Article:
Farewell 2020

This time last year, I was writing about 2020 as the “year of vision.” If anything, 2020 was a year of re-vision as we watched a new version of the world unfold.

The idea of 20/20 vision was an attempt to offer a focal point for the year—a challenge in even the best of times. That soon proved to be beside the point. It’s hard to find a focal point in a year without a center.

In spring, teaching remotely without childcare wasn’t so much a blur as an indecipherable smudge, though the science fiction film class I taught stands out since we were living in sci-fi times.

Summer was full-swing “quarantime,” though our staycation of daily films, dishes, and music from around the world was a great coping mechanism. We imagined a future world that looked something like the one we used to know, and we used the arts to help us create order and meaning out of chaos.

We planted a small garden, destroying the perfect suburb grass the previous owner had worked so hard to maintain. It’s wonderful to watch the tangle of tomatoes take off—our most successful crop since root rot and squash bugs took most everything else. But before, when the flowering plants were still full of possibility, Ariel and I spent mornings observing the bugs they attracted—and the birds attracted by the bugs.

We soon turned back to school work, trying to prepare for a semester whose particulars we didn’t know. In August the on-campus forward march into the semester began, a sensation akin to the burning one feels after prolonged numbness: you just have to endure it. Time was collapsing and expanding—two days could be two minutes, or conversely, as Emily Dickinson said, “Eternity in an hour.” My feet hardly touched the ground—I was held up by all the external forces pushing in.

2020 wasn’t all bad. We connected with friends and family in new ways. We enjoyed the quiet of no place to be. Though I didn’t make it through my 2020 reading list, I did read other books—hundreds and hundreds of times—to Ariel. I collected old family recipes and made my grandmother’s famous lemon bars (and found out the recipe actually came from my aunt).

One night as Ariel was stalling before bedtime, she asked me, “Can we go to the moon?” I told her it was pretty far, that I didn’t know if we’d be able to reach it. She replied with confidence and conviction: “Mom, we’re going to need wings.”

I spent a lot of time with my three-year-old, who believes anything is possible with the right tools. She hasn’t learned that some things, once broken, can’t be fixed. During a pandemic, it’s nice to live with someone with such optimism.

It seemed to me something like Icarus might have said to Daedalus as they were stuck in prison. Daedalus’s wings would have worked had Icarus not flown too close to the sun, melting the wax. The myth can be interpreted as a cautionary tale for not reaching too high or daring too much. But director Stanley Kubrick, who often created the technology he needed to achieve a certain visual effect in his films, had another perspective—maybe we should simply build better wings.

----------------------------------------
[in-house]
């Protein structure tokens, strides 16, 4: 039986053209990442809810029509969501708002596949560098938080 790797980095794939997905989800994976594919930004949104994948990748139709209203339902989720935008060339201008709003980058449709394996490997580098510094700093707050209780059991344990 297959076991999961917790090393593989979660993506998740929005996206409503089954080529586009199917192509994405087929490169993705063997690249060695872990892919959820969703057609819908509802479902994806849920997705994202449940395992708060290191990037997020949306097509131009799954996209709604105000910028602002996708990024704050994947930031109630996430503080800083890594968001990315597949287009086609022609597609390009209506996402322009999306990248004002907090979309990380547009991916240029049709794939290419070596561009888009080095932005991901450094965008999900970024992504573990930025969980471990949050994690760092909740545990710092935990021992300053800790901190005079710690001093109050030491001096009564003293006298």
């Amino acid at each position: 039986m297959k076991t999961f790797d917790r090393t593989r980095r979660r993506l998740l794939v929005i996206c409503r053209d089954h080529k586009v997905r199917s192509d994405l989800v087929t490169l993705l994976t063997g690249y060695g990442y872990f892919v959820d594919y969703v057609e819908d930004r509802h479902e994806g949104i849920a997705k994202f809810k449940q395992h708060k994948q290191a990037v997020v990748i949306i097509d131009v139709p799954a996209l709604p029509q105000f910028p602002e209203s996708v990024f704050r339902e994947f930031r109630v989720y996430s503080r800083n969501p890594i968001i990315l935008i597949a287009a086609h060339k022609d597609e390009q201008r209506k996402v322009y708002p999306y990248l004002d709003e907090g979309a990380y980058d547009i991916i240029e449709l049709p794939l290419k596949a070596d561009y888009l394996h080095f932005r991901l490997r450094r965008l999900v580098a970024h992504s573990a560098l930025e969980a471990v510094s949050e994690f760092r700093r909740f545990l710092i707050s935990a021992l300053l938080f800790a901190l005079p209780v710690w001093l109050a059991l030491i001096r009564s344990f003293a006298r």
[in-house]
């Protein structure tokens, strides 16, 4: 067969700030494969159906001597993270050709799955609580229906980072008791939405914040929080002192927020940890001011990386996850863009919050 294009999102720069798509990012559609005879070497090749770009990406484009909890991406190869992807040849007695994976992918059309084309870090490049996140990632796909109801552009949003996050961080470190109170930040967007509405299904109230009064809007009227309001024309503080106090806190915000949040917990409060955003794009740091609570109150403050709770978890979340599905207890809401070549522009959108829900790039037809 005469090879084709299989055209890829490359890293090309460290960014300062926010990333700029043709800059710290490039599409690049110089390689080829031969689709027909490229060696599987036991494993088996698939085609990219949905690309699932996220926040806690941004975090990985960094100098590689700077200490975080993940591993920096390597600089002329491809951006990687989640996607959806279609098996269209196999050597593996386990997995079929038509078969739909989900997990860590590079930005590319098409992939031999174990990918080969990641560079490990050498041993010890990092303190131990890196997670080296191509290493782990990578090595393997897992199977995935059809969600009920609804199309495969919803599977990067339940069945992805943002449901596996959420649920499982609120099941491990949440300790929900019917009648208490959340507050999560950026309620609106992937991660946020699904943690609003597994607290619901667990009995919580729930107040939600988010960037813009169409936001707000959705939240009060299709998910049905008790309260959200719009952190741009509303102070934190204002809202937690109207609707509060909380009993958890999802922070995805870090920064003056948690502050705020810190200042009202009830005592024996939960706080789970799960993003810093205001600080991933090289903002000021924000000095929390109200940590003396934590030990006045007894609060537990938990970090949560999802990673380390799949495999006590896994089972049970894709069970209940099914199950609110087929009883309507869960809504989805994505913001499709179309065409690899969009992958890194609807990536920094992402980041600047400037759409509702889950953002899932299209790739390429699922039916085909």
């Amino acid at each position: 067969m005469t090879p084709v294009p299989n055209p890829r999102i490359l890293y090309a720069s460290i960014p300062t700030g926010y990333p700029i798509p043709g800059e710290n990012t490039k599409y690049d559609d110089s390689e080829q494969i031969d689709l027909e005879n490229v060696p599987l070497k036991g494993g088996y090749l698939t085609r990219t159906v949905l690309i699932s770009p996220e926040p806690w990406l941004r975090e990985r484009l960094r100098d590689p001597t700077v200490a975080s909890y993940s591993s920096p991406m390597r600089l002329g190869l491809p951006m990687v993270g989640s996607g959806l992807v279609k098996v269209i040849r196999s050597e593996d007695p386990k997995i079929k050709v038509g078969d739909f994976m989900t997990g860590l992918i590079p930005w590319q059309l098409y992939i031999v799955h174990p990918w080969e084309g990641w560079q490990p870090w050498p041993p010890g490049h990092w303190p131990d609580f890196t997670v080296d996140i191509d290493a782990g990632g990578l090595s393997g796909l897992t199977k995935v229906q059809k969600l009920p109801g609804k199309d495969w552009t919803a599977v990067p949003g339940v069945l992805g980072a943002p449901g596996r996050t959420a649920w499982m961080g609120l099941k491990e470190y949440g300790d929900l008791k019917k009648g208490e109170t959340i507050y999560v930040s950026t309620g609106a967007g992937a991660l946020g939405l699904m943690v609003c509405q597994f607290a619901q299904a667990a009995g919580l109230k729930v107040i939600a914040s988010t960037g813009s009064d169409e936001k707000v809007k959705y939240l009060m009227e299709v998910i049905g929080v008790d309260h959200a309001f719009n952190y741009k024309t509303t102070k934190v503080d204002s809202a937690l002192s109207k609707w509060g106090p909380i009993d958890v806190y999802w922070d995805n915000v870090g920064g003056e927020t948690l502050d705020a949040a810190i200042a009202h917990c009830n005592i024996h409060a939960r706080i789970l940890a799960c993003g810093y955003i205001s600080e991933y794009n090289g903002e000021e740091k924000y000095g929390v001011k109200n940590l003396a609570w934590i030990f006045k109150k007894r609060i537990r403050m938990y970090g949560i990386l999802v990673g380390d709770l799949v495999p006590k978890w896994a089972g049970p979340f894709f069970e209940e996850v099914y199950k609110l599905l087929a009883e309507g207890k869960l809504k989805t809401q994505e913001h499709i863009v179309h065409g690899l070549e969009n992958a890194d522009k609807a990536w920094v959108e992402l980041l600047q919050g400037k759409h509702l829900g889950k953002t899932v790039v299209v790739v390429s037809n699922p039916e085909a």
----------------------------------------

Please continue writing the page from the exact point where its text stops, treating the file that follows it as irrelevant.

My daughter reminds me, day-in and day-out, of how imagination helps us find another way forward by giving us another way of seeing. May 2021 be a year of better wings.

2020: The Year of Vision

I started wearing glasses in kindergarten when I couldn’t see the blackboard. My vision worsened so much that by the time I wanted contacts in middle school, they didn’t yet make a soft contact prescription strong enough for my eyes. I wore gas permeable, or “hard” contacts, which were uncomfortable but at least helped my eye keep its shape to prevent further deterioration. I was incredibly lucky that my grandfather, Lloyd Guerin, was an optometrist. He made sure I could see.

But Grandaddy wasn’t the only one who valued vision. We’d often stop in to see my uncle David at his frame shop, “Omni Optical.” He’d dip our glasses in his heated box of sand and adjust them. Then he’d polish the lenses with a special cloth and hand them back. I’d slip on the warm, clean glasses and open my eyes to a much clearer world.

Uncle David’s phone number was 327-2020, a clever reference to 20/20 vision. So why not apply that to this year? There will never be another 2020, after all. 2019 for me felt like the year of arrival: We moved from our transient on-campus apartment to a small three-bedroom in a quiet neighborhood; we sold our Conway home, an emotional and financial drain; and I started my second year at the new job. Oh, yeah, and I survived another year of parenting a toddler, and am now getting enough sleep to feel inspired.

So what does a vision for 2020 look like? To be inspired, I’m looking to other visionaries. I have a hefty reading list and a smaller list of places to see, including Fayetteville’s Crystal Bridges art museum. And I’ve set creative goals, both for current projects and new ones outside my comfort zone.

Books 2019

To make all this possible, I’d like more yutori, or life space (thanks to Naomi Shihab Nye, for mentioning that in Voices in the Air). Yutori means breathing room for spiritual nourishment and personal connection, for manuerverability when, inevitably, challenges arise . . . and an openness and flexibility so that one bump doesn’t throw you off course.

May 2020 bring us all greater vision and insight!